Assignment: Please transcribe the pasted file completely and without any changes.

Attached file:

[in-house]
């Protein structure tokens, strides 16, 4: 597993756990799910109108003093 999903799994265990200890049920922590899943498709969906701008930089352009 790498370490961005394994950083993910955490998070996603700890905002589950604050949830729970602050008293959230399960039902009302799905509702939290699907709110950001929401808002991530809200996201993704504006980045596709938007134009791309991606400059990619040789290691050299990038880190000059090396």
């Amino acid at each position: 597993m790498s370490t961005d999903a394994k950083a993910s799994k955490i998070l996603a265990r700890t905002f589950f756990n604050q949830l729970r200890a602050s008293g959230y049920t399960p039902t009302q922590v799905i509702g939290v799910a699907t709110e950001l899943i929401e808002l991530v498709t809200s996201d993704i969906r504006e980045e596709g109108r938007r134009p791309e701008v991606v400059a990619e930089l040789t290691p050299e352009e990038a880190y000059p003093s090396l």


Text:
[in-house]
């Protein structure tokens, strides 16, 4: 597993756990799910109108003093 999903799994265990200890049920922590899943498709969906701008930089352009 790498370490961005394994950083993910955490998070996603700890905002589950604050949830729970602050008293959230399960039902009302799905509702939290699907709110950001929401808002991530809200996201993704504006980045596709938007134009791309991606400059990619040789290691050299990038880190000059090396």
């Amino acid at each position: 597993m790498s370490t961005d999903a394994k950083a993910s799994k955490i998070l996603a265990r700890t905002f589950f756990n604050q949830l729970r200890a602050s008293g959230y049920t399960p039902t009302q922590v799905i509702g939290v799910a699907t709110e950001l899943i929401e808002l991530v498709t809200s996201d993704i969906r504006e980045e596709g109108r938007r134009p791309e701008v991606v400059a990619e930089l040789t290691p050299e352009e990038a880190y000059p003093s090396l």